Patients Can Benefit From Choosing High-Volume Hospitals For Cardiovascular Procedures Even If Facilities Do Not Have High Ratings
New research published in the January issue of the Journal of the American College of Surgeons finds that while popular hospital rating systems can help identify high-quality hospitals for cardiovascular operations, patients can achieve similar outcomes by seeking care at high-volume hospitals closer to home. Hospital quality ratings have become a source of bragging rights for many hospitals, and they receive substantial attention from both the public and media. Two of the most recognized ratings are the U.S. News and World Report's "America's Best Hospitals" and HealthGrades' "America's 50 Best Hospitals." Although patients and caregivers increasingly use these quality ratings to choose hospitals, the relationship between ratings and outcomes remains unclear.
The Los Angeles Times reports on how health workers in the Mississippi Delta region of the U.S. are hoping to mimic Iran's success in reducing infant mortality by recreating the country's low-cost rural healthcare delivery system in their own backyard. "Mississippi ranks at or near the bottom of most healthcare indexes. ... The state suffers the nation's worst infant mortality rate - about 50% higher than the national average - and the lowest life expectancy, " the newspaper writes. In contrast, Iran's "17, 000 health houses, essentially rural medical outposts staffed by community health workers, " have been credited with slashing the number of infant deaths by 70 percent over the past three decades, according to the WHO.
Robert Wood Johnson Foundation: Dependent Coverage Expansions: Estimating the Impact of Current State Policies - "With an estimated 29.3 percent of Americans age 19 to 29 lacking coverage, young adults are more likely to be uninsured than any other age group, " the authors note. They examine efforts taken by 38 states to define and expand health coverage to young adult dependents. The report compares common provisions in state regulations and estimates the impact on the coverage of young adults, based on data from the Current Population Survey. "Preliminary findings based on CPS data through 2008 (reflecting coverage through 2007) found a small increase in coverage of young adults as dependents, but they also showed that this increase was offset by a decline in other sources of coverage, with no impact evident on the likelihood of being uninsured" (Cantor et al.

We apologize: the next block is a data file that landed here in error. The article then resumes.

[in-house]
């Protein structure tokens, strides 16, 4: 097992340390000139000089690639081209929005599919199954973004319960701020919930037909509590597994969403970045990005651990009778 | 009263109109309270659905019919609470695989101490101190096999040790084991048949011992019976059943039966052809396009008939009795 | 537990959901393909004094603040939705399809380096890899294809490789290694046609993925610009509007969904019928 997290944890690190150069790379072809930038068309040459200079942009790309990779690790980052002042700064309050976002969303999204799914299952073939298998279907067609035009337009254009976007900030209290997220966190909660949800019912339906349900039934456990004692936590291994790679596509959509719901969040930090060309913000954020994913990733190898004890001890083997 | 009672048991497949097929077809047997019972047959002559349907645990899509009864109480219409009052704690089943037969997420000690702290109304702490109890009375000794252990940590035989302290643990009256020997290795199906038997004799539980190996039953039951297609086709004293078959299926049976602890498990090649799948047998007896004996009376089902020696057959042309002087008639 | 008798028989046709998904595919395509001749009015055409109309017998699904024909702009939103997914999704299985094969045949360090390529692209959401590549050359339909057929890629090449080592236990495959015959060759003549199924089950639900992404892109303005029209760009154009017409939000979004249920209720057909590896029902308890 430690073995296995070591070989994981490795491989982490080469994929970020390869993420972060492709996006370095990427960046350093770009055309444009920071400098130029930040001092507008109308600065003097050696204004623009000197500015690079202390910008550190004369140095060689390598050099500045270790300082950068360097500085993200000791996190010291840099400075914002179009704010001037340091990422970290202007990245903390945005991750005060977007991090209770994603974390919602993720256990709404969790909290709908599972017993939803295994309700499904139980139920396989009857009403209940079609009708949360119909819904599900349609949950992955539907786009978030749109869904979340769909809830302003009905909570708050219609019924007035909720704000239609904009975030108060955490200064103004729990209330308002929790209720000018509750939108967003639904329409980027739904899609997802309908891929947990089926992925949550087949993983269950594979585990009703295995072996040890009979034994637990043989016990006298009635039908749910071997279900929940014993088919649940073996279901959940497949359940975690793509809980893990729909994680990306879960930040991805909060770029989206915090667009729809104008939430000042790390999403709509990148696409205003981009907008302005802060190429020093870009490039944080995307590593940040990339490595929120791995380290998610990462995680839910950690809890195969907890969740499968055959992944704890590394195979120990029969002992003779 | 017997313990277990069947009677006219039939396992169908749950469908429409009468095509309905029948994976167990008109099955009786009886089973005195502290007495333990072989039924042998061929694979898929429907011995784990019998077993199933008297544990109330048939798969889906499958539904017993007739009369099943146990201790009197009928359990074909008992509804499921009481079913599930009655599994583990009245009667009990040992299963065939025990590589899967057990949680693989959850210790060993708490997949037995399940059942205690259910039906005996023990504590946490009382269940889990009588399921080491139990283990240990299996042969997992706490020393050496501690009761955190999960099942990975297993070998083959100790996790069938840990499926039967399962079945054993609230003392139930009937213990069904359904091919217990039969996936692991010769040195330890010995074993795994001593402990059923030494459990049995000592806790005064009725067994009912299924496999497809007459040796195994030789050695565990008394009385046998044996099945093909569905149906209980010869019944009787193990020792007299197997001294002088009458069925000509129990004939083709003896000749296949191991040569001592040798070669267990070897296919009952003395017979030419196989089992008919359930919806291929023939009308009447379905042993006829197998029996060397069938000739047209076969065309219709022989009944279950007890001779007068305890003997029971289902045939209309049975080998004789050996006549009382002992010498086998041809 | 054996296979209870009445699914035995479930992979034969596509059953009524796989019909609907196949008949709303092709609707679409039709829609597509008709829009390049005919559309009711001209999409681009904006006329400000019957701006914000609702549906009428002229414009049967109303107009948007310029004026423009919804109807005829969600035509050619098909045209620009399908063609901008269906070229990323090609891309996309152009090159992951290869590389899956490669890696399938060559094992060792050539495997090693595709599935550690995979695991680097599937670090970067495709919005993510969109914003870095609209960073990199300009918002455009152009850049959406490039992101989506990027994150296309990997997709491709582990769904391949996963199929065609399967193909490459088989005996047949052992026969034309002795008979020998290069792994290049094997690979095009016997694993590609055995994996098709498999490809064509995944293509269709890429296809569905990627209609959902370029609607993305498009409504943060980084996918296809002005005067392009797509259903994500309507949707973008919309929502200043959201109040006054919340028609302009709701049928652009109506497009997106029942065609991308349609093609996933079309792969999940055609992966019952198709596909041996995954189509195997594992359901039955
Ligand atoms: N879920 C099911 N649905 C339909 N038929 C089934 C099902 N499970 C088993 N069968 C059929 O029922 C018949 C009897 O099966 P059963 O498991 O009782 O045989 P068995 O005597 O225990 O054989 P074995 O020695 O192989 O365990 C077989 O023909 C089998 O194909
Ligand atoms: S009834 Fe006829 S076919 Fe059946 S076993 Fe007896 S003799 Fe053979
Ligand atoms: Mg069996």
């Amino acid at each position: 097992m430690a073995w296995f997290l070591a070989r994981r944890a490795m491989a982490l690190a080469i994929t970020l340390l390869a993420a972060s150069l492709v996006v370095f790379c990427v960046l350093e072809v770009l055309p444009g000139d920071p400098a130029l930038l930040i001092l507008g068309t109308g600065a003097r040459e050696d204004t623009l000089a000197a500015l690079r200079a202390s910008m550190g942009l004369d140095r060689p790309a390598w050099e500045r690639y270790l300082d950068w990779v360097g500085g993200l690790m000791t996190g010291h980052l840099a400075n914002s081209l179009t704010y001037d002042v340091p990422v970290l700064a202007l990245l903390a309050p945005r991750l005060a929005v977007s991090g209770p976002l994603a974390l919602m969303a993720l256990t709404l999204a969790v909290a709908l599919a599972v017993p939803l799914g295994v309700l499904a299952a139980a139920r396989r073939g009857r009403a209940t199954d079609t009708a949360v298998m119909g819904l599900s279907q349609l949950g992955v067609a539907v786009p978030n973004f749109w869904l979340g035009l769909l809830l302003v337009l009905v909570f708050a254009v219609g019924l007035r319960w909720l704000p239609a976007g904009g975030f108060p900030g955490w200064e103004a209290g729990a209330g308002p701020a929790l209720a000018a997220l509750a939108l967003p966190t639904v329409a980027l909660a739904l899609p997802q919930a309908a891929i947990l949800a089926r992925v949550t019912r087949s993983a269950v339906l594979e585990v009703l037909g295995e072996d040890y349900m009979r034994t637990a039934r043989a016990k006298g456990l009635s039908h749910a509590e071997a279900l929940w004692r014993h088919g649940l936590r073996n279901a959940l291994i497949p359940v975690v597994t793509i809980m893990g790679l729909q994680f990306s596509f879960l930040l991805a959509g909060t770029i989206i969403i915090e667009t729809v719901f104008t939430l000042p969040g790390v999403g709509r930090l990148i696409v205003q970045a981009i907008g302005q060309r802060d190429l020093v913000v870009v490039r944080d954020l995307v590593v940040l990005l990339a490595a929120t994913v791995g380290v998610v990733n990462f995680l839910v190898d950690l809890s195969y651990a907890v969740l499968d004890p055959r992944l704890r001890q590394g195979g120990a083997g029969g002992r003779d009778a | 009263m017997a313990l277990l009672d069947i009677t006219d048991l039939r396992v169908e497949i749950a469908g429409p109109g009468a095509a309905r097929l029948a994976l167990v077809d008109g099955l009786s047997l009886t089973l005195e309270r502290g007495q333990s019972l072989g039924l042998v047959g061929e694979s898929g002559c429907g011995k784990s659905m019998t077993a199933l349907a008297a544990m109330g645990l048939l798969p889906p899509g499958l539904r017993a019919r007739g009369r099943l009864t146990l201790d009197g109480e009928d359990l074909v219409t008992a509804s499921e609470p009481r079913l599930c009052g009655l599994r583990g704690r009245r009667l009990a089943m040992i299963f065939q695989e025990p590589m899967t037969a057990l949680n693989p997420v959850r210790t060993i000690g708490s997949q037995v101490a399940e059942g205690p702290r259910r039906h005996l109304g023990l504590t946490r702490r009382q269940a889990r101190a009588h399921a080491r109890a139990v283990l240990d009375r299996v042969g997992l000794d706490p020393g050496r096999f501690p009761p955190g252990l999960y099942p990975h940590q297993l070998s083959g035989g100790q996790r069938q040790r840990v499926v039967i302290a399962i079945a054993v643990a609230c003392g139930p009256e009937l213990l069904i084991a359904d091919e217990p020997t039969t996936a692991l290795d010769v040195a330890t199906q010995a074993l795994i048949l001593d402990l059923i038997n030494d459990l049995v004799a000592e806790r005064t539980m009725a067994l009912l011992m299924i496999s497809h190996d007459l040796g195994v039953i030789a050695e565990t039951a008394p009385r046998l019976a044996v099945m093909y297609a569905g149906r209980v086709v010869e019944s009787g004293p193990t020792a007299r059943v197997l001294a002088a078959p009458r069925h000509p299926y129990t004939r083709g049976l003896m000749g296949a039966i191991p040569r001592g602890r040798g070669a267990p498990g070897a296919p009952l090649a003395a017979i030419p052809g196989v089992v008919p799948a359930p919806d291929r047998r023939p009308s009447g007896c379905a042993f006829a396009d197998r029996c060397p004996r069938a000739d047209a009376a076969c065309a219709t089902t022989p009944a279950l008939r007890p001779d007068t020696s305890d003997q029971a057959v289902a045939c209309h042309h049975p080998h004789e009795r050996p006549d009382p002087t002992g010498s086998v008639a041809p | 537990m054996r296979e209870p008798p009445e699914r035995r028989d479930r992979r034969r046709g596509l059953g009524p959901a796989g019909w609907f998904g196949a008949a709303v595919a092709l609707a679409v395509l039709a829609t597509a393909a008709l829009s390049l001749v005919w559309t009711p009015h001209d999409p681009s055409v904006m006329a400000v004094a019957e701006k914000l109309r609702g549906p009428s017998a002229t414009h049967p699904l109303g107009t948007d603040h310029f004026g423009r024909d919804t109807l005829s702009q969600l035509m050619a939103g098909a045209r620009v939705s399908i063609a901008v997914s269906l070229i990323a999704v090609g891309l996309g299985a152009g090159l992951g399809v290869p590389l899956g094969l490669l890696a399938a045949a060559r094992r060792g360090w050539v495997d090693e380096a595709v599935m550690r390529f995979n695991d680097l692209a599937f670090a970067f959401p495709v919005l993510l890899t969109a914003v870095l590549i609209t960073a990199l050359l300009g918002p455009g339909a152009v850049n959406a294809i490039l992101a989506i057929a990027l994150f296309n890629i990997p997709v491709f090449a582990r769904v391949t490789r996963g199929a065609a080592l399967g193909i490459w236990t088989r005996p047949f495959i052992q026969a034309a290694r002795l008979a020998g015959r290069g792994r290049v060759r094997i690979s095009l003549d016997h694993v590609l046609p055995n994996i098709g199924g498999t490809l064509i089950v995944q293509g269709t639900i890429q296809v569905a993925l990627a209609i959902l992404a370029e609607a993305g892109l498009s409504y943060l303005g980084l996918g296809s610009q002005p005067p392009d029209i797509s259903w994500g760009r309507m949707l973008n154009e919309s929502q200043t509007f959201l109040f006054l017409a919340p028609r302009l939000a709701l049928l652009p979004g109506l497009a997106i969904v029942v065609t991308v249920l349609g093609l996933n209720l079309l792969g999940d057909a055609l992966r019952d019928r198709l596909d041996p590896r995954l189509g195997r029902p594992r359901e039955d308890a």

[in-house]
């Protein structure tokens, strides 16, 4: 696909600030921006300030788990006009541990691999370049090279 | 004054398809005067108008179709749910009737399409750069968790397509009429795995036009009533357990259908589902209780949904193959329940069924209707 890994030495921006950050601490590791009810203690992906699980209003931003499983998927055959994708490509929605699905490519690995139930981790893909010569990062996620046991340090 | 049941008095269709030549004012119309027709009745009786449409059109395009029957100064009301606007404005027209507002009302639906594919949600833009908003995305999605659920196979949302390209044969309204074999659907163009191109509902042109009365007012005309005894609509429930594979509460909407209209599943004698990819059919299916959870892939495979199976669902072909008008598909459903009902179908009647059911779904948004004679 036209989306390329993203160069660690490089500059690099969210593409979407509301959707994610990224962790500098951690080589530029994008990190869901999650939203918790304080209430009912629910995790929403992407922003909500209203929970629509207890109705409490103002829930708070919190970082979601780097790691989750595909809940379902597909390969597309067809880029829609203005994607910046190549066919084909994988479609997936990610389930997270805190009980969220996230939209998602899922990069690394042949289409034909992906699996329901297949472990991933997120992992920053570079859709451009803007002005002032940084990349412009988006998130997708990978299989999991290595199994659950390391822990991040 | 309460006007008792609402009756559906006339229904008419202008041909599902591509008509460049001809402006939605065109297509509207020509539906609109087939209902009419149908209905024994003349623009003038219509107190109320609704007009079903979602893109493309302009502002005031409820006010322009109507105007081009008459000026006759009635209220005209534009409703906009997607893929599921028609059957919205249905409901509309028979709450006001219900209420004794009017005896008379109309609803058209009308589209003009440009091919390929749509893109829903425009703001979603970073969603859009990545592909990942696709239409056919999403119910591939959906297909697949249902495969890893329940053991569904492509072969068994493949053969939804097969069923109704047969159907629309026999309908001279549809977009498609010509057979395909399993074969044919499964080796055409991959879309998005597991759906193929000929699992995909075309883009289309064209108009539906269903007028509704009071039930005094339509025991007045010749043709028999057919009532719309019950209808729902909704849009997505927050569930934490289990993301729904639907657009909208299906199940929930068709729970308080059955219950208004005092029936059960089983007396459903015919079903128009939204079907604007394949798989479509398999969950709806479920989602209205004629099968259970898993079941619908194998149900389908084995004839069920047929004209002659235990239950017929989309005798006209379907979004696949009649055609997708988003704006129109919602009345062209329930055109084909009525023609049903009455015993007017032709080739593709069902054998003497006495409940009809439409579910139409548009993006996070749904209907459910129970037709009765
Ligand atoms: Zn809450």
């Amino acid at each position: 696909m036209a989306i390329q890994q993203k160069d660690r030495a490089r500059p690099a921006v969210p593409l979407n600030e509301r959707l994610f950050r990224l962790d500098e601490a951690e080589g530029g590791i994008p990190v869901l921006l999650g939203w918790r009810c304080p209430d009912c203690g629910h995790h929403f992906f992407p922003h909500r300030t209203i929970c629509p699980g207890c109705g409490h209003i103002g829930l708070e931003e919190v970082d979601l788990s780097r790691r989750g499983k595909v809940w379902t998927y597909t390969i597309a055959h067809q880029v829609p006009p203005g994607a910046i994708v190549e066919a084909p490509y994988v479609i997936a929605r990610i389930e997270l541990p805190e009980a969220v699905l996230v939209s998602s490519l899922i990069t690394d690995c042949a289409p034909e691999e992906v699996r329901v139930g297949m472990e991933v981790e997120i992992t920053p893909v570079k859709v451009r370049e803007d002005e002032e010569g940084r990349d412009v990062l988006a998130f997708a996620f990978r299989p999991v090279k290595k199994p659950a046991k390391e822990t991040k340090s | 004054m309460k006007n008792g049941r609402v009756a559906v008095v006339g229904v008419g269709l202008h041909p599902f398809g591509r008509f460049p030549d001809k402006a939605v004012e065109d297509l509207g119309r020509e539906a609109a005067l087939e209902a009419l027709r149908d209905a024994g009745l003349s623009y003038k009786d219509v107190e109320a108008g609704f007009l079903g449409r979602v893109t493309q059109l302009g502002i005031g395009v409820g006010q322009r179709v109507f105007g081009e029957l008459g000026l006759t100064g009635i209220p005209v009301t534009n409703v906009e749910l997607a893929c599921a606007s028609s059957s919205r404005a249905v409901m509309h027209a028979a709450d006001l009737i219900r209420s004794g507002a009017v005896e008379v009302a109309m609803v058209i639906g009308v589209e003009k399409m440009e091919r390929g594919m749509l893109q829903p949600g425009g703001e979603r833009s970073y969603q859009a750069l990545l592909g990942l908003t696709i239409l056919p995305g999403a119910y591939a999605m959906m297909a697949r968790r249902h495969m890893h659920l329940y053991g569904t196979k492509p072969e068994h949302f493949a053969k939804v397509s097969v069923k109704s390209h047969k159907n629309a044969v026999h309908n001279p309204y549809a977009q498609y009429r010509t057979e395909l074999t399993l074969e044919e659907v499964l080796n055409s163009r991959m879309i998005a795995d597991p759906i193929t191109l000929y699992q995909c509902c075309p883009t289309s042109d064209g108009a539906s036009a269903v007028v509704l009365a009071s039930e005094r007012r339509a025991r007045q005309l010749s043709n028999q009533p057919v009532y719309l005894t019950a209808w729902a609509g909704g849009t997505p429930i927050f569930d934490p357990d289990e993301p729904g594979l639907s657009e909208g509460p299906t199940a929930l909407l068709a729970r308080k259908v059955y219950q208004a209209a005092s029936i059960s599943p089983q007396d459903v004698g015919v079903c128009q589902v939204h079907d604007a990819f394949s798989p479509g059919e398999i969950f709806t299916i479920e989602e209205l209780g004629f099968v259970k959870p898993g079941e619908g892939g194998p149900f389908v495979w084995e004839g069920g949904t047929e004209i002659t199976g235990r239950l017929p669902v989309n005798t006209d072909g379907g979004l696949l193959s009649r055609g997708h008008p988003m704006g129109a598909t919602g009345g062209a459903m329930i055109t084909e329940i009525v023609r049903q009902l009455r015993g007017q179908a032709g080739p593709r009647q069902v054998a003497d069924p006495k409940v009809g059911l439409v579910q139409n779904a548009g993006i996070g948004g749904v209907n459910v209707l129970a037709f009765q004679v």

Canada needs standardized comparisons of the health care system, including individuals, institutions and other providers, to truly provide patient-centred care, states an editorial in CMAJ (Canadian Medical Association Journal). "A paradigm shift is needed in Canada toward a patient-centred health system, " writes Paul HÃ bert, Editor-in-Chief, CMAJ. "Change will only occur if patients have access to the necessary information to make their health care decisions." Canadians need access to standard hospital performance measurements, success rates of surgeries and major procedures as well as surveys on overall health care satisfaction. Limitations to introducing these performance measures include lack of buy-in from health decision-makers and individual practitioners.
The Associated Press/CNBC reports that New York Gov. David Paterson is "proposing new, tougher prohibitions on pharmaceutical companies, restricting them from dispensing gifts and misleading production information to doctors while promoting the use of specific drugs." Nine states have similar legislation. "The Paterson administration estimates the change will generate little money for the state through cutting the spending on prescription drugs, but argues it's important for New Yorkers to know they are being prescribed medications for the right reasons. Pharmaceutical companies argue Paterson's measures go beyond the current voluntary code by interfering with the relationships between doctors and experts.
Four new studies published in a leading journal this week link exercise with healthy aging, either through reduced risk or slower progression of several age-related conditions or through improvements in overall health in older age, and detail associations between physical activity and cognitive function, bone density and overall health. All four studies, and an accompanying editorial commentary appear in the 25 January issue of the Archives of Internal Medicine. In the accompanying editorial, Drs Jeff Williamson and Marco Pahor, of the University of Florida, point out that previous studies have linked exercise to beneficial effects on a range of conditions and diseases, including obesity, diabetes, heart disease, cancer, lung disease, arthritis, falls and fractures, that can hamper older people's ability to get on with their day to day tasks and lead indendepent lives.